So Monday I called my classmate and fraternity brother from Morehouse, Alonzo Whitfield, who's vice president of Prudential in charge of social investments, and I told him about the O Street market, the first major market in the riot corridor. In two weeks, the loan was made." Models and Money
This year there were two fashion shows benefiting the caucus internship program, one at midnight on Friday (costing $35 per ticket), the other at noon on Saturday (costing $45). Many questioned whether they set the right tone for the weekend, but in the end, when the money is counted, nobody argues. This year's net was expected to be $50,000.
"I was the one who always said, 'A $45 luncheon? That's obscene,' " said Roscoe Dellums, wife of Rep. Ronald Dellums (D-Calif.). "Then I come and I love it. The purpose is to attract people and make money. And this does it."
That's because the show is spectacular. Strutting in time to throbbing disco music and flashing lights, this year's mostly black models wore clothes by Adolfo, Bill Blass, Perry Ellis, Mary McFadden, Mollie Parnis, Anne Klein and Giorgio Armani. "Fantastic," said Nesta Bernard, director of alumni affairs at Howard University. "Dazzling," said Anita Hall, a Bethesda interior designer.
But it was the large array of male models, many of them familiar faces from Gentlemen's Quarterly, who made the biggest hit. When they first walked out on stage, slowly and coolly, a good thousand women erupted in squeals. "Well," said one woman, "the girls don't have to come back."
At one point, three men walked onto the stage in fur stoles that were wrapped around them, loincloth fashion. They had nothing else on but body oil. Joined by three women in full fur coats, the men walked down the runway, their pectoral muscles flexing in time to the music.
After all the furs, leathers, silks, boots, feathers and dazzling gowns had slunk out to the runway and back, the crowd cheered and applauded. And then the models cheered and applauded the crowd.
"I love it, I love it," Renauld White, one of the male models, said afterward. "We never hear cheers like that. There won't be any other point in the year when I'll see, as a group, so many collectively beautiful black people. They're all the ones who've been following my career." 'Political Cowardice'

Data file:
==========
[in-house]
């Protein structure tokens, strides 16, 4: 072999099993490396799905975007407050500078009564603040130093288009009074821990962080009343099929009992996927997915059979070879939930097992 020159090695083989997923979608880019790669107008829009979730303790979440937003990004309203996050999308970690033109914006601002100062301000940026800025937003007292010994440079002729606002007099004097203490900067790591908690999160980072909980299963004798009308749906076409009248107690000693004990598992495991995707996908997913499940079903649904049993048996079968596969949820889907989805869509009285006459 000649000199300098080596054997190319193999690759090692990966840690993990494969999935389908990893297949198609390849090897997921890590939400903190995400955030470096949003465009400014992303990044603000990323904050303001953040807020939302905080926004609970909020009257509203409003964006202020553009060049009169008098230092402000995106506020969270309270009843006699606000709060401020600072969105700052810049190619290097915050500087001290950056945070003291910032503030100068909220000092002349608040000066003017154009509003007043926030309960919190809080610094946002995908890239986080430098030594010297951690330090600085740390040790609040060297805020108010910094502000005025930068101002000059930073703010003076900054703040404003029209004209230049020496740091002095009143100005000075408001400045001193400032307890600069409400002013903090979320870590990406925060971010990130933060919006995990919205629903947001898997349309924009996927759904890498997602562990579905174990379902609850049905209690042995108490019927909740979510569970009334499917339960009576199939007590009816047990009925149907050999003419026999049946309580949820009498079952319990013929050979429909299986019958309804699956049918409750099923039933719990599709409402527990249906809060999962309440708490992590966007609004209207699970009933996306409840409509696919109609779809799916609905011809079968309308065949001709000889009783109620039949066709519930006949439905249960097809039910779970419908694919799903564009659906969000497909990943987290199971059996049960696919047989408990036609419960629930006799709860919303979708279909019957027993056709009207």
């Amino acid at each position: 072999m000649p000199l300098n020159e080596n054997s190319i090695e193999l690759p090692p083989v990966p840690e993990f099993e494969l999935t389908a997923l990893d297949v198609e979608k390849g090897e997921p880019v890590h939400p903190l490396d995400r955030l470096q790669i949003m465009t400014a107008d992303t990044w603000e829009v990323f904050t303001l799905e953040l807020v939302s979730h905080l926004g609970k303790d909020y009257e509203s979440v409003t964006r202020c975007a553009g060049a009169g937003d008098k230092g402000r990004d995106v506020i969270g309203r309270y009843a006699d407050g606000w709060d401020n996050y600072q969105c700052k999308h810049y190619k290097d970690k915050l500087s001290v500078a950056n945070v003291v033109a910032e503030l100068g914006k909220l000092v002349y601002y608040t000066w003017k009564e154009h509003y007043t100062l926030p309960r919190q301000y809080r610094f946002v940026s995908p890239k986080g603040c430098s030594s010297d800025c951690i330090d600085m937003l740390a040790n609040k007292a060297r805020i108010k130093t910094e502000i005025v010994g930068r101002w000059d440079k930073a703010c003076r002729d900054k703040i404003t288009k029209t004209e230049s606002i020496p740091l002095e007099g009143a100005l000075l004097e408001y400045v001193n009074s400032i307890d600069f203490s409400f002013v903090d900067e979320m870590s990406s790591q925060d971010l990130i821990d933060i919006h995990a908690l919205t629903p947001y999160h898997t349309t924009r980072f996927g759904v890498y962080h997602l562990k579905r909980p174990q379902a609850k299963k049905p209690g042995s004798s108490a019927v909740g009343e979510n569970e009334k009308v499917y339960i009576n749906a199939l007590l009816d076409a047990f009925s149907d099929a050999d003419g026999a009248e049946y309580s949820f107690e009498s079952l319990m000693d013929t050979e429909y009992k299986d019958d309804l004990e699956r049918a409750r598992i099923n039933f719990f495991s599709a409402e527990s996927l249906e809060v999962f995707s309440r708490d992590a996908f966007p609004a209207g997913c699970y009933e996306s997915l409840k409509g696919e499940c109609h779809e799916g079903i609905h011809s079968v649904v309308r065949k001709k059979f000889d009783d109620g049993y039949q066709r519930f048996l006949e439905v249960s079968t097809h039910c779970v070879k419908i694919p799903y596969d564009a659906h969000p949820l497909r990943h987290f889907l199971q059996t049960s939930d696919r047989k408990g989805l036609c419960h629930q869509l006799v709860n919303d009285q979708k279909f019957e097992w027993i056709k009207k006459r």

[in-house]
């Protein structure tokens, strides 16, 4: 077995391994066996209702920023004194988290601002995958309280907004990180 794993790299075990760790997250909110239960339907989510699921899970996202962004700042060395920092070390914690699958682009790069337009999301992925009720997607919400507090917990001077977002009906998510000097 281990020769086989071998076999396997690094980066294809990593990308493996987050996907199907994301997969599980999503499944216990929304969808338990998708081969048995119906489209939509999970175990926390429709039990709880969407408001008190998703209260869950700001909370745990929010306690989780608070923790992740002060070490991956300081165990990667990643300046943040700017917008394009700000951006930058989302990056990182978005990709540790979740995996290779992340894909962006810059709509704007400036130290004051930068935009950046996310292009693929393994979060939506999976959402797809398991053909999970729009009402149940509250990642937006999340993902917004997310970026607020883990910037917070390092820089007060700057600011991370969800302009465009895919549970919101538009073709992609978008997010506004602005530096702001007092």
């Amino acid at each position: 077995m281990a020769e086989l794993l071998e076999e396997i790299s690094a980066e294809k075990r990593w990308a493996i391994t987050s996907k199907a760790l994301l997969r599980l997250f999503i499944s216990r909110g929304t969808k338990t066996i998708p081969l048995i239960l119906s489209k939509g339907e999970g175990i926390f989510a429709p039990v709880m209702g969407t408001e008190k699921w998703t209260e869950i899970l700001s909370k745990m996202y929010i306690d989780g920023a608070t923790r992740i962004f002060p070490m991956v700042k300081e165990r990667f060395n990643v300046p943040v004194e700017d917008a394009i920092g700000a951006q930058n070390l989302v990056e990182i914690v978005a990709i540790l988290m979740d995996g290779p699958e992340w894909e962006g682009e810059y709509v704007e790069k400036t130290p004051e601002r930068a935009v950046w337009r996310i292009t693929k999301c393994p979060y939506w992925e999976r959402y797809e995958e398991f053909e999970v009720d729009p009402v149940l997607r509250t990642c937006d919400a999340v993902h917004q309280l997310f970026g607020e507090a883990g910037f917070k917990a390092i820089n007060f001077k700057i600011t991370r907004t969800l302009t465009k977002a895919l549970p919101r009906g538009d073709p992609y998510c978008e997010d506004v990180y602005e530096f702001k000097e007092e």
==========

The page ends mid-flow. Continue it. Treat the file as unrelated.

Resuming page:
After Chisholm's speech, Saturday night dissolved into a round of 18 different suite parties. D.C. Del. Walter Fauntroy, chairman of the caucus, had one in the Hilton's Crystal Ballroom, D.C. Mayor Marion Barry had one next door, and Reps. Dixon and Louis Stokes (D-Ohio) had one in the presidential suite on the 10th floor, still going strong at 2 a.m.
It took until noon yesterday for many of the bleary-eyed to surface at Holman's annual brunch, this year held at the Law House in southwest Washington. So before the bulk of the crowd arrived, Holman took time to assess blacks, Democrats and Ronald Reagan.
"It's hard to separate out whether what's happening to blacks is because of Reagan or because of the worldwide and national recession," he said. "While I don't believe Mr. Reagan personally has great animus toward blacks, the important thing is that his basic beliefs and policies operate to hurt poor people." As for the Democrats who are swinging more toward center: "It's pure political cowardice," Holman said. "They're afraid that Mr. Reagan might just be a little too popular. But Democrats have tended to take blacks for granted long before Reagan came along. It seems to me we need to get some new allies. So what I'm looking at is trying to get some of the women's group people, the elderly . . ."
But for a more immediate remedy, Mayor Barry offered one. At his Saturday night party, he took the microphone and told the crowd:
"Those of you who have a drink, put it in your left hand, and with your right hand, take the person's next to you. And hold on to them. For strength, for love, for togetherness. Hold on to somebody. Because you're going to need it."